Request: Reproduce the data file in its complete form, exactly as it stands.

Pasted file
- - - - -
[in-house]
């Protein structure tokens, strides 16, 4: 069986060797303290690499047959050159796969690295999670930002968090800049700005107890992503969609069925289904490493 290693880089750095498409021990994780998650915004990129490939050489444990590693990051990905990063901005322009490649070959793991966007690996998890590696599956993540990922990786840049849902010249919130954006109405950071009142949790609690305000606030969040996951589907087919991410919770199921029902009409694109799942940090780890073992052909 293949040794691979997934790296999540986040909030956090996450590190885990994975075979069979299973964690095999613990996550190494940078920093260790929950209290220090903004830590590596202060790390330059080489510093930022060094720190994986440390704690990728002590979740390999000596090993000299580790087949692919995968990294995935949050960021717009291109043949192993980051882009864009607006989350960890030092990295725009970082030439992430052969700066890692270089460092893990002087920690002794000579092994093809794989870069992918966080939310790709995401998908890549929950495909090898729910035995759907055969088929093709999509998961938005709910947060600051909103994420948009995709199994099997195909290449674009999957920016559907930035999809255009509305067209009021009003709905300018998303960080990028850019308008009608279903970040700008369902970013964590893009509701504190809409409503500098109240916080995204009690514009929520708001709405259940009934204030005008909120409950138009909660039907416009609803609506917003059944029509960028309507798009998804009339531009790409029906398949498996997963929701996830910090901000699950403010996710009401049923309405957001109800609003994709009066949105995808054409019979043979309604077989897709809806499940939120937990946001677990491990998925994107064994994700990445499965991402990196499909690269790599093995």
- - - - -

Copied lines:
[in-house]
């Protein structure tokens, strides 16, 4: 069986060797303290690499047959050159796969690295999670930002968090800049700005107890992503969609069925289904490493 290693880089750095498409021990994780998650915004990129490939050489444990590693990051990905990063901005322009490649070959793991966007690996998890590696599956993540990922990786840049849902010249919130954006109405950071009142949790609690305000606030969040996951589907087919991410919770199921029902009409694109799942940090780890073992052909 293949040794691979997934790296999540986040909030956090996450590190885990994975075979069979299973964690095999613990996550190494940078920093260790929950209290220090903004830590590596202060790390330059080489510093930022060094720190994986440390704690990728002590979740390999000596090993000299580790087949692919995968990294995935949050960021717009291109043949192993980051882009864009607006989350960890030092990295725009970082030439992430052969700066890692270089460092893990002087920690002794000579092994093809794989870069992918966080939310790709995401998908890549929950495909090898729910035995759907055969088929093709999509998961938005709910947060600051909103994420948009995709199994099997195909290449674009999957920016559907930035999809255009509305067209009021009003709905300018998303960080990028850019308008009608279903970040700008369902970013964590893009509701504190809409409503500098109240916080995204009690514009929520708001709405259940009934204030005008909120409950138009909660039907416009609803609506917003059944029509960028309507798009998804009339531009790409029906398949498996997963929701996830910090901000699950403010996710009401049923309405957001109800609003994709009066949105995808054409019979043979309604077989897709809806499940939120937990946001677990491990998925994107064994994700990445499965991402990196499909690269790599093995």